On the rare occasion I hear (or hear of) someone saying “well, John Beckett said…” I get very uncomfortable. I am most definitely not infallible, and I don’t like being used as an authority. On the other hand, when I hear people talking about Pagan matters and I hear words and lines of thought I recognize as mine, I’m thrilled. Even if they don’t credit me, even if they don’t even realize where those ideas came from. It means they heard what I had to say and it made sense enough to them that they’ve internalized it.
That feels real. That means I’ve done my job as a writer and a teacher.
I see the same perspective from most other Practitioner-Leaders. We don’t do this because we want to be famous. Most of us are introverts – fame isn’t very high on our wish lists. We do it because we love our religion, our craft, our art, and our community, and we want to help them become as strong and vibrant as they can be.
Paganism still has a rather loud anti-authoritarian streak to it, and there are plenty of Pagans who say “we don’t need leaders.” We certainly don’t need authoritarian leaders, but somebody has to make sure the trains run on time. Leadership is first and foremost about service – service to a community and service to a vision. If you don’t have formal leaders, you’ll end up with informal leaders who may do just fine or who may convince everyone that doing things their way is the only way no matter who gets run over in the process.
With Practitioner-Leaders, people understand we have limited scope. Nobody’s coming to me for advice on Wicca or Santeria or Traditional Witchcraft. Now, if you’re looking for help with ecstatic polytheism I may be able to point you in the right direct. And if I can’t, I can probably refer you to another Practitioner-Leader who can.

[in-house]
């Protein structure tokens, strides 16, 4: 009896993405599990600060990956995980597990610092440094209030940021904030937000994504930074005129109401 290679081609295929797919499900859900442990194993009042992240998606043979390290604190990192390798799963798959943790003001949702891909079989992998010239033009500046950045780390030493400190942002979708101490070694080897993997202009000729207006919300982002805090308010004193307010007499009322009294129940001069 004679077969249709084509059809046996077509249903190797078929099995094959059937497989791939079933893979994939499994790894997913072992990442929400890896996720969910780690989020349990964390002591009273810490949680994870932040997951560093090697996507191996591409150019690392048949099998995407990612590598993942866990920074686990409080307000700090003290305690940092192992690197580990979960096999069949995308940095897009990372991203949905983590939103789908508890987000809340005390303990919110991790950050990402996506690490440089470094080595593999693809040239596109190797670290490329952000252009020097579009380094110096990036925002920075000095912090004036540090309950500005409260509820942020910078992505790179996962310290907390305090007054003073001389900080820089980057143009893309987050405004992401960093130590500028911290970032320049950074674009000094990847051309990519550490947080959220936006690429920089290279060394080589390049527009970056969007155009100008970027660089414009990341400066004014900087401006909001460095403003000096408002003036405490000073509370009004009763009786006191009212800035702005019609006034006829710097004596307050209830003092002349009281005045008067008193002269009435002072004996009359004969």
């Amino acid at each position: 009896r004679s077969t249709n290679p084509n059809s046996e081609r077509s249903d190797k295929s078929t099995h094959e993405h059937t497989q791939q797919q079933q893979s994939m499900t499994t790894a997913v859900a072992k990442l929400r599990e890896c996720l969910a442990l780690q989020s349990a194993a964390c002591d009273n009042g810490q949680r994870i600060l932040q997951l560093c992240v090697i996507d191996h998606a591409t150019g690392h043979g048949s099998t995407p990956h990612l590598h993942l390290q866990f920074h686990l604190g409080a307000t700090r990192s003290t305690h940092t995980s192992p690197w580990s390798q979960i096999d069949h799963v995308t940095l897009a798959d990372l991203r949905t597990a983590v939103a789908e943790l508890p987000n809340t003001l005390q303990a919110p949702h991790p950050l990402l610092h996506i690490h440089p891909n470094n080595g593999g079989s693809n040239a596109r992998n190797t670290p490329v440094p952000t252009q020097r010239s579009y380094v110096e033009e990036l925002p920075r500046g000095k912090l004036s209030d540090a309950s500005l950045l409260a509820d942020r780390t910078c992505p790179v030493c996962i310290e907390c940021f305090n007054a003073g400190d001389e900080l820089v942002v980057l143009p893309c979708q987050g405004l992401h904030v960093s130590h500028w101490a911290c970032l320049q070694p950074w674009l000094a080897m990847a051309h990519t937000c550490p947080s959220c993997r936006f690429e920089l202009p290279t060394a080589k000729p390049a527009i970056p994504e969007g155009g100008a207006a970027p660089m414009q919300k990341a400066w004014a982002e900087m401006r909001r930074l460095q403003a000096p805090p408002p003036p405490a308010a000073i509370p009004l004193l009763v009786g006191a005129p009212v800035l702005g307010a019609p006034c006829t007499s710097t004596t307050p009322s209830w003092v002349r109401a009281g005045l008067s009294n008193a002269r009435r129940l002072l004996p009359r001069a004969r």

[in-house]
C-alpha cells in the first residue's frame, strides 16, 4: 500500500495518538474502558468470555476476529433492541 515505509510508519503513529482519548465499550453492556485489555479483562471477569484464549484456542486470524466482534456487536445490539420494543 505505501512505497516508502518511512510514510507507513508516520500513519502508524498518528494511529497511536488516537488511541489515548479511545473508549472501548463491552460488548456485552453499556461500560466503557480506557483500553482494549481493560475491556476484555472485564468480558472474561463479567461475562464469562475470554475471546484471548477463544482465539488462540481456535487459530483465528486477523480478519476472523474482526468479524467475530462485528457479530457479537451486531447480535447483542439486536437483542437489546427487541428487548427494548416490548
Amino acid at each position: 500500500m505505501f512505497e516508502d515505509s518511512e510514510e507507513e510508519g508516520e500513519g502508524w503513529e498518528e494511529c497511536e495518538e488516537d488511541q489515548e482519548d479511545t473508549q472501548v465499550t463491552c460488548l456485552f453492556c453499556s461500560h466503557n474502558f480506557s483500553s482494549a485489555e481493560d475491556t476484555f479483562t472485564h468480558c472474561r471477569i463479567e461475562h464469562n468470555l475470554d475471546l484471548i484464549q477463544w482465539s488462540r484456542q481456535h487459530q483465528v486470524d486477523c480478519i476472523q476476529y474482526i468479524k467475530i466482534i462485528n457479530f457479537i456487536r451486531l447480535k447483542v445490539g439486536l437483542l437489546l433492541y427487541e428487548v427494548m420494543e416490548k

None of us will ever have the name recognition that Scott Cunningham had. Our focus is far narrower, but because it’s narrower it can also be deeper.
If you want to be a Practitioner-Leader – or more importantly, if you’re called to be one – the barriers to entry are far lower than they used to be. You don’t need to be retired on a civil service pension, like Gerald Gardner was when he started promoting Wicca. You don’t need a book contract. You don’t need charisma. Those things help, but plenty of Practitioner-Leaders do what they do quite well without them.
You just need the ability and willingness to do what you do as deeply as you can, and then teach others to do the same.
The era of the Big Name Pagan is over.
And I’m very happy about that.